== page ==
I’ve been thinking about resilience a lot this year. Adaptability and resilience are always helpful traits but this year we’re seeing their importance so clearly – whether in business, society, or personally.
When I designed IT systems, we worked to eliminate “single points of failure” – where a system would break due to one weak spot. We didn’t design based on an assumption that everything would go right, we looked at everything that could go wrong. How could we make a system redundant and resilient, one that could withstand multiple failures and still operate properly as a whole?
Global businesses have spent the last few decades building very efficient supply chains so goods are at the lowest cost and arrive as soon as possible. The disruptions of a trade war with China and Covid-19 prompt us to rethink that strategy and use multiple paths of sourcing supplies so that an outage in one country doesn’t affect the whole chain.
It’s also interesting to watch how businesses, big and small, have adapted to the pandemic and social distancing. While many, sadly, have gone out of business, there are many others that are changing their business models to stay afloat until we return to “normal.” Restaurants are focusing on takeout and outdoor dining, distilleries are making hand sanitizer, and mall owners are taking a stake in retail businesses to keep the malls open.Ideally, every setback is an opportunity to create more resilience going forward.
I believe capitalism works best when free markets are balanced by effective regulation and a strong safety net. We have systems like Social Security, Medicare, and unemployment insurance to help increase our country’s economic resilience. This year we’ve added other measures like stimulus checks, increased unemployment benefits, and mortgage forbearance. I hope we learn from the pandemic and put systems in place that help the most vulnerable among us when times are toughest. A resilient economy makes us stronger as a nation.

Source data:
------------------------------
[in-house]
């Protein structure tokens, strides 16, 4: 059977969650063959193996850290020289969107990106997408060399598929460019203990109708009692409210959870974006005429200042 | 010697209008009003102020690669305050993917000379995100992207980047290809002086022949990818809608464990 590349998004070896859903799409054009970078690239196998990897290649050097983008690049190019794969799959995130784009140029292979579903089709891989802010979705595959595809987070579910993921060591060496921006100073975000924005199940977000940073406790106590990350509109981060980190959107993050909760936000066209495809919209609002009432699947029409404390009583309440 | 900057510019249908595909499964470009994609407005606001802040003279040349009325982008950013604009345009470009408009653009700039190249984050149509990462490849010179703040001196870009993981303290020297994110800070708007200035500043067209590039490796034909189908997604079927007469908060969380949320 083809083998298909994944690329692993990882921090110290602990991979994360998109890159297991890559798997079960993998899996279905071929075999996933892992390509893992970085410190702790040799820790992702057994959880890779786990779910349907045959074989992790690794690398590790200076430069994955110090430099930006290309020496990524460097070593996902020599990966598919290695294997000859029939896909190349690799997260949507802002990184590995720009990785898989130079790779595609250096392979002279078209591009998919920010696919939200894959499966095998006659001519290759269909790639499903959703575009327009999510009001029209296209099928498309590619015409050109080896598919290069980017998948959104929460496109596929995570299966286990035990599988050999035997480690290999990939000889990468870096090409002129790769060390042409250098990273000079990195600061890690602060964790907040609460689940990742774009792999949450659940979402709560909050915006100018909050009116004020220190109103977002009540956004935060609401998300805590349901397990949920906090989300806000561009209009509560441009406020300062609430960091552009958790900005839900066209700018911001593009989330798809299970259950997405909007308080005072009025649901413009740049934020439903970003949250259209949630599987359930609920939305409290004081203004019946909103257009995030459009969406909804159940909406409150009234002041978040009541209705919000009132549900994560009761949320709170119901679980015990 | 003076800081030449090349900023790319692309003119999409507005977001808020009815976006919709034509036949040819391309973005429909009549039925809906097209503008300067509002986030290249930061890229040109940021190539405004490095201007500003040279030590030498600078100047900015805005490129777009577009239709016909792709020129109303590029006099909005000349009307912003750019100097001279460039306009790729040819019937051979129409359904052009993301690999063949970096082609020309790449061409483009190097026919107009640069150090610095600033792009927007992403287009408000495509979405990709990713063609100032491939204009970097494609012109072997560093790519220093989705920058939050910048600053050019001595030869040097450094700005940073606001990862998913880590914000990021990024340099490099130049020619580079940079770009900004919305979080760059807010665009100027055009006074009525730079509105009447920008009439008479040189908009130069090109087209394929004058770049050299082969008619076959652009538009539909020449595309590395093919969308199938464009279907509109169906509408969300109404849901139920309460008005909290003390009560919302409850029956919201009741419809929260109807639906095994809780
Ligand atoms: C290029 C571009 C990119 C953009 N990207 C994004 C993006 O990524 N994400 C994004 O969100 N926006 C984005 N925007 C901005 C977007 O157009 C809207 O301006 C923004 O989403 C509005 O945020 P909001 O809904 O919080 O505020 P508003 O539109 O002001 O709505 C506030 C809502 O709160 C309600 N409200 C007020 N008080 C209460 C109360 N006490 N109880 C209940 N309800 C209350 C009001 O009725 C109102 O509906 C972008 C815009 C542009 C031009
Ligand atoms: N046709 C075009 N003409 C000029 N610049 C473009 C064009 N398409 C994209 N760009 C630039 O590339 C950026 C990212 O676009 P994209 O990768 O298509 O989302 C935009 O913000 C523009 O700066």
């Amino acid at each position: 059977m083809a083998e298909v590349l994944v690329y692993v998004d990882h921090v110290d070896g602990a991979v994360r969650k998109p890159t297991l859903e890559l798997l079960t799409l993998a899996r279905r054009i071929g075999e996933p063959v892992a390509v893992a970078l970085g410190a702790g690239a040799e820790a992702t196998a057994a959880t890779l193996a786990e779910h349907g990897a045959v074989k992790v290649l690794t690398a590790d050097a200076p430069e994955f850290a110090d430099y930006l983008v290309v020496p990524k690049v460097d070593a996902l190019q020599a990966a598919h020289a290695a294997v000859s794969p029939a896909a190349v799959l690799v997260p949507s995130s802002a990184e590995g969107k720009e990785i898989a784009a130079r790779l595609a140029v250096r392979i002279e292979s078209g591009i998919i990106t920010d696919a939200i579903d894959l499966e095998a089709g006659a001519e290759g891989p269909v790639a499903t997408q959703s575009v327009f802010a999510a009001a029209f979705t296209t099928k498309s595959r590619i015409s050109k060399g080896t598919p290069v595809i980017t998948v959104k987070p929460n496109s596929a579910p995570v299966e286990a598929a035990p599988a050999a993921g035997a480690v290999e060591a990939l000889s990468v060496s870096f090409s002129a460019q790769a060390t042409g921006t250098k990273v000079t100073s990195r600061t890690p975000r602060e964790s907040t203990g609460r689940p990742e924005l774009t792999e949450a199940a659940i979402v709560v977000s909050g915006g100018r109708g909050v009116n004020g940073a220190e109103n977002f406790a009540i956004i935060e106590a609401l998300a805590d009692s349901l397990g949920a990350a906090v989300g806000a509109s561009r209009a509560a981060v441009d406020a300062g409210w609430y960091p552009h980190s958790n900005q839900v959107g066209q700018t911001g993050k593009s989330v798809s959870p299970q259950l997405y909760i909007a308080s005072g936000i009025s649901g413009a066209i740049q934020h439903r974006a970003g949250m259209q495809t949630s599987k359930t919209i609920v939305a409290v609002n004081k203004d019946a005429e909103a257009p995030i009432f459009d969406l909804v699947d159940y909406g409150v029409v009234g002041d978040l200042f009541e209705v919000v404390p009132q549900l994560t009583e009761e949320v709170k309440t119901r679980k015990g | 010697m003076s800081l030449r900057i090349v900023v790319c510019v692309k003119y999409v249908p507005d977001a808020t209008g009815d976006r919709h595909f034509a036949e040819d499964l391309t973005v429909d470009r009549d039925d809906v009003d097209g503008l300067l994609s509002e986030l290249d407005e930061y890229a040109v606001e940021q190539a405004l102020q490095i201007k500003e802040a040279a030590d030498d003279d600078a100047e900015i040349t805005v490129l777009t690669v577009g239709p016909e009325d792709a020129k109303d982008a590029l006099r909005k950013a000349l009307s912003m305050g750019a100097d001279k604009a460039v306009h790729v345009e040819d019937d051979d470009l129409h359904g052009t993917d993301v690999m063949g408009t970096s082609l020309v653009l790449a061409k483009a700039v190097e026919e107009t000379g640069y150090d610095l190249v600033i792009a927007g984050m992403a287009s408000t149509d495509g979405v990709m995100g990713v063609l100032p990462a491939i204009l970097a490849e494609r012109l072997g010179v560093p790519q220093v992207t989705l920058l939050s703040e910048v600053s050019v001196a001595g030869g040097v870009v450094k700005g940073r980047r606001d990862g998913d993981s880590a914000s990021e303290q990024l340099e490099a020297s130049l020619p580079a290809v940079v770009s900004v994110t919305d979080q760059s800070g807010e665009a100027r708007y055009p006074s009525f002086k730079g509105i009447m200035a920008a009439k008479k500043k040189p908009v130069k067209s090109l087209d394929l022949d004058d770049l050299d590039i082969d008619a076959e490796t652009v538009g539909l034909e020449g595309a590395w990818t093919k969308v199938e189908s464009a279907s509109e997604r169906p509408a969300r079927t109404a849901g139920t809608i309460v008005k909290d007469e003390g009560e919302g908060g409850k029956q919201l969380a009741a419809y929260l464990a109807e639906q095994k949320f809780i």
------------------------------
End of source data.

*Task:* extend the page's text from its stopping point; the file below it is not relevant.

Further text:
This year feels very unsettling and volatile for me – a constant struggle between my emotions and my rational side. I’m not sleeping as well. I miss socializing with friends and my group bike rides. I miss being able to shake hands. I’m trying to adapt and assess what I can do differently to stay sane and happy. Cycling, yoga, eating well and a strong network of friends are there because I enjoy them but they also help me stay balanced when the going gets rough.
Have you become more resilient this year? I’d love to hear what’s worked for you.
If you’re interested in making your personal finances more resilient, here are a few tips:
- Have an emergency fund: When the stock market keeps going up and the world is calm, an emergency fund seems unessential. This year has reminded us why having cash around to pay the bills in case of losing your job or other unanticipated expenses can help you sleep better at night.
- Review your asset allocation. It should be appropriate for your goals, time horizon and risk tolerance: There’s nothing like a 30% drop in the stock market to test whether you’re comfortable with your stock allocation. Having some bonds and/or cash mixed in with stocks reduces volatility and allows you to rebalance during downturns.
- Understand which expenses are essential and which are discretionary: Knowing where you can and are willing to cut back if things get bad helps you understand ahead of time how vulnerable you are in an economic downturn. Living within your means is always a good idea.